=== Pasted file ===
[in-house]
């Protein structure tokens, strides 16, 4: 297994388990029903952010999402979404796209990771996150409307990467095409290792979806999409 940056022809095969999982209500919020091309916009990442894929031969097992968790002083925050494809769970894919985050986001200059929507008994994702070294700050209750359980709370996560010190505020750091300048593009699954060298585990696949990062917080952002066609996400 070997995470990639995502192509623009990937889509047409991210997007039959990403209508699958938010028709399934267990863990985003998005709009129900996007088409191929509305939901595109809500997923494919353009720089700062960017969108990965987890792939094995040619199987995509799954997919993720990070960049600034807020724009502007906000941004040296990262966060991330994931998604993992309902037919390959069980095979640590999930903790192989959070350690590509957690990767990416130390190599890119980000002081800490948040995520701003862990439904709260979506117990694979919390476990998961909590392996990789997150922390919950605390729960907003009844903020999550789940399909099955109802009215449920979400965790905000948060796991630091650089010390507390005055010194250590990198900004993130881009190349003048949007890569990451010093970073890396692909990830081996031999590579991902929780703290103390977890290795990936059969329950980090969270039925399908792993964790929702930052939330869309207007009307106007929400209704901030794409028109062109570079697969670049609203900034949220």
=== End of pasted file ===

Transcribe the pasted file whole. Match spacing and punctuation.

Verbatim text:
[in-house]
């Protein structure tokens, strides 16, 4: 297994388990029903952010999402979404796209990771996150409307990467095409290792979806999409 940056022809095969999982209500919020091309916009990442894929031969097992968790002083925050494809769970894919985050986001200059929507008994994702070294700050209750359980709370996560010190505020750091300048593009699954060298585990696949990062917080952002066609996400 070997995470990639995502192509623009990937889509047409991210997007039959990403209508699958938010028709399934267990863990985003998005709009129900996007088409191929509305939901595109809500997923494919353009720089700062960017969108990965987890792939094995040619199987995509799954997919993720990070960049600034807020724009502007906000941004040296990262966060991330994931998604993992309902037919390959069980095979640590999930903790192989959070350690590509957690990767990416130390190599890119980000002081800490948040995520701003862990439904709260979506117990694979919390476990998961909590392996990789997150922390919950605390729960907003009844903020999550789940399909099955109802009215449920979400965790905000948060796991630091650089010390507390005055010194250590990198900004993130881009190349003048949007890569990451010093970073890396692909990830081996031999590579991902929780703290103390977890290795990936059969329950980090969270039925399908792993964790929702930052939330869309207007009307106007929400209704901030794409028109062109570079697969670049609203900034949220």